This bill establishes a 24-hour waiting period for all handgun purchases requiring background checks
Legislation will be critical to reducing Vermont’s higher-than-average suicide rate
March 15, 2019— Giffords, the gun violence prevention organization led by former Congresswoman Gabrielle Giffords, applauded the Vermont senate judiciary committee for passing legislation that would establish a 24-hour waiting period on all handgun purchases following a mandatory background check. The bill, sponsored by Senator Philip Baruth, Senator Alison Clarkson, and Senator Ruth Hardy, would help address the crisis of gun suicide facing Vermont and provide comfort to survivors and families of victims.
“No family should ever deal with a loved one taking their own life with a gun. Vermont knows about this problem all too well,” said Nico Bocour, state legislative director at Giffords. “Suicide is one of the leading causes of death for young people in the state. When someone is experiencing a crisis, rather than making it easier to access a firearm, we should make it easier to get help. A waiting period gives someone a second chance at life by preventing them from making an irreversible decision. The evidence is clear: waiting periods save lives. We look forward to the work ahead as the Vermont senate continues to consider this bill, and we thank Senators Baruth, Clarkson, Hardy and Senator Sears and the lawmakers on the judiciary committee for their leadership in addressing the suicide epidemic gripping the state.”
A report by Giffords Law Center, Confronting the Inevitability Myth: How Data-Driven Gun Policies Save Lives from Suicide, highlights the lethal connection between immediate gun access and suicide. The report finds that over half of all suicides result from self-inflicted gunshot wounds. Yet the link between gun access and suicide risk remains dangerously misunderstood, denied, and ignored. While the gun lobby continues to perpetuate the myth that guns play no role in suicide, the reality is the vast majority of people who attempt suicide survive their attempt, recover, and do not go on to die by suicide—unless they use firearms. This is why guns are used in 5% of suicide attempts but cause over 50% of suicide deaths.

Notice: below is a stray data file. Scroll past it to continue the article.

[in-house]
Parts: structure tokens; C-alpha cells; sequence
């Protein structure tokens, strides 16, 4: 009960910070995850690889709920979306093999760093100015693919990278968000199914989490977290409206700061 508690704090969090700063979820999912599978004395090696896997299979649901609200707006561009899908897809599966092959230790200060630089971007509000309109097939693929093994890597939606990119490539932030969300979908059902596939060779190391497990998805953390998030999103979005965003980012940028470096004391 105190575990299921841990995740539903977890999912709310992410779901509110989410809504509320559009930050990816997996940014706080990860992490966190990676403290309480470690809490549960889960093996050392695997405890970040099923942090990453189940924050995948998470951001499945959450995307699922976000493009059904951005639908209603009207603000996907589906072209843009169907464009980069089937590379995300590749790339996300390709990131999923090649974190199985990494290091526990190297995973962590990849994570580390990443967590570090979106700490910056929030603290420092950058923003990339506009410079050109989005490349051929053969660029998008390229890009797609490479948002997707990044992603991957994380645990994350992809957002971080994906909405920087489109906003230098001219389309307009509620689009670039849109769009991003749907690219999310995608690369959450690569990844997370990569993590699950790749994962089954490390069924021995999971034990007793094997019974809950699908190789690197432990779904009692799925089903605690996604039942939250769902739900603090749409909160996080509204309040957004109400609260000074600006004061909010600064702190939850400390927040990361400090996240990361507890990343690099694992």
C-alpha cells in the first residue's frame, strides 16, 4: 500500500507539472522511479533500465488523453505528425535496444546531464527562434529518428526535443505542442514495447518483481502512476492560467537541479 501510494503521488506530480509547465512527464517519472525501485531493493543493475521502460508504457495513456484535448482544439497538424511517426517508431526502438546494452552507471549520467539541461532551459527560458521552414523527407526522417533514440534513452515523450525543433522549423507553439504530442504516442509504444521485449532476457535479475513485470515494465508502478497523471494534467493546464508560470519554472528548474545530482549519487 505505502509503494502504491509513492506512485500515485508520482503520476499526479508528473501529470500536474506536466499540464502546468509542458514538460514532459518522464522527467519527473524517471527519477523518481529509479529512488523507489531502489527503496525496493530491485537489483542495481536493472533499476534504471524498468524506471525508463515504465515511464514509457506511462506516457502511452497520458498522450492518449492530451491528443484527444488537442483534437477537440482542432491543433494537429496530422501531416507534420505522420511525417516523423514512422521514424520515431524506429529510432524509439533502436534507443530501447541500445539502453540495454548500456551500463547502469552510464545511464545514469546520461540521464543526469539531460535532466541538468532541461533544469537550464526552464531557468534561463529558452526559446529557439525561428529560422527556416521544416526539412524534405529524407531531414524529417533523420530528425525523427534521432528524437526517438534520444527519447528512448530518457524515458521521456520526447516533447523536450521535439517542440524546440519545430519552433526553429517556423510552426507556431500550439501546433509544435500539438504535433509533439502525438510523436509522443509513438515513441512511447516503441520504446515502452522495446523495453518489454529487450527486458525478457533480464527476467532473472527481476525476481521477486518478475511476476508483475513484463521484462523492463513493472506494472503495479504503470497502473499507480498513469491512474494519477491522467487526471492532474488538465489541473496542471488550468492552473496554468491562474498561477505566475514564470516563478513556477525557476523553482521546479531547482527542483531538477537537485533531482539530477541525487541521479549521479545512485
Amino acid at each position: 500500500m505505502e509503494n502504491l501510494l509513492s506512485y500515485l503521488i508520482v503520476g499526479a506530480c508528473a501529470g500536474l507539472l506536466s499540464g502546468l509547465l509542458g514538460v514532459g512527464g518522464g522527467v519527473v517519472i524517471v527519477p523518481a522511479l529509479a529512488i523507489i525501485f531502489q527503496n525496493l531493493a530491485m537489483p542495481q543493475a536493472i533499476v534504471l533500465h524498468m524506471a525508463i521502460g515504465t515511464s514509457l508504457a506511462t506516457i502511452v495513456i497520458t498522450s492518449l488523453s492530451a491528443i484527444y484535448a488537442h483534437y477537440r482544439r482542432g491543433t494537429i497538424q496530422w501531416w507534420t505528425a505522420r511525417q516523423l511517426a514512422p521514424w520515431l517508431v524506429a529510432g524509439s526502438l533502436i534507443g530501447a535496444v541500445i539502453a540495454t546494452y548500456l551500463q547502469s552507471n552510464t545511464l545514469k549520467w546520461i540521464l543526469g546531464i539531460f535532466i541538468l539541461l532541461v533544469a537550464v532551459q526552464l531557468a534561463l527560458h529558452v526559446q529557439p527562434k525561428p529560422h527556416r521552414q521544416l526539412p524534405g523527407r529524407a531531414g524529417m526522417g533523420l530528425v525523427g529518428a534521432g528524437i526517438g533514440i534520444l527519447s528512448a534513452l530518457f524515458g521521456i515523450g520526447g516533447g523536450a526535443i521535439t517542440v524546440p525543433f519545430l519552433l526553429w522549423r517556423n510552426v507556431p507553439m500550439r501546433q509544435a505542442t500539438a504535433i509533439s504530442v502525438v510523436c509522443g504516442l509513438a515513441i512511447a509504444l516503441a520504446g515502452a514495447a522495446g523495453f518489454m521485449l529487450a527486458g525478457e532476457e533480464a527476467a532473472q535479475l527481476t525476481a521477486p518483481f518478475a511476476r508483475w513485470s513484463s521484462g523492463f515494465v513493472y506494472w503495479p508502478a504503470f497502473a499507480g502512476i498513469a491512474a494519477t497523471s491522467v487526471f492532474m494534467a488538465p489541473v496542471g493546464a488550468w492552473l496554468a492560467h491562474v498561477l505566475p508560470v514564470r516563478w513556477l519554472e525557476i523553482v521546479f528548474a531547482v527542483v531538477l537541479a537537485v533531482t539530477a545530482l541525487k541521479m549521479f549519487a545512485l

“Grateful to Senator Sears and the senate judiciary committee for passing gun safety legislation that will help stop the epidemic of suicide in VT,” said Clai Lasher-Sommers, executive director of Gun Sense Vermont. “The update to the ERPO language and bill to establish a waiting period will save lives. We look forward to continuing to work on this legislation in the House.”
Vermont currently requires no waiting period between the time of purchase and the actual physical transfer of a firearm, and the numbers show that suicide rates are much higher in states with weak gun laws and broad access to firearms. In 2018, the Vermont legislature took steps to decrease suicides by establishing an extreme risk protection order and requiring background checks on most gun sales. By implementing waiting periods, which provide a brief but crucial cooling off period to guard against impulsive, suicidal gun purchases, the legislature can begin to address the tragic and all-too-common realities of gun suicide in Vermont.
- Press Release: Giffords Law Center Leads Vermont Roundtable with Local Leaders to Detail How the State Can Reduce the Number of Gun Suicides
- Report: Confronting the Inevitability Myth: How Data-Driven Gun Policies Save Lives from Suicide
- Giffords Law Center Page: Waiting Periods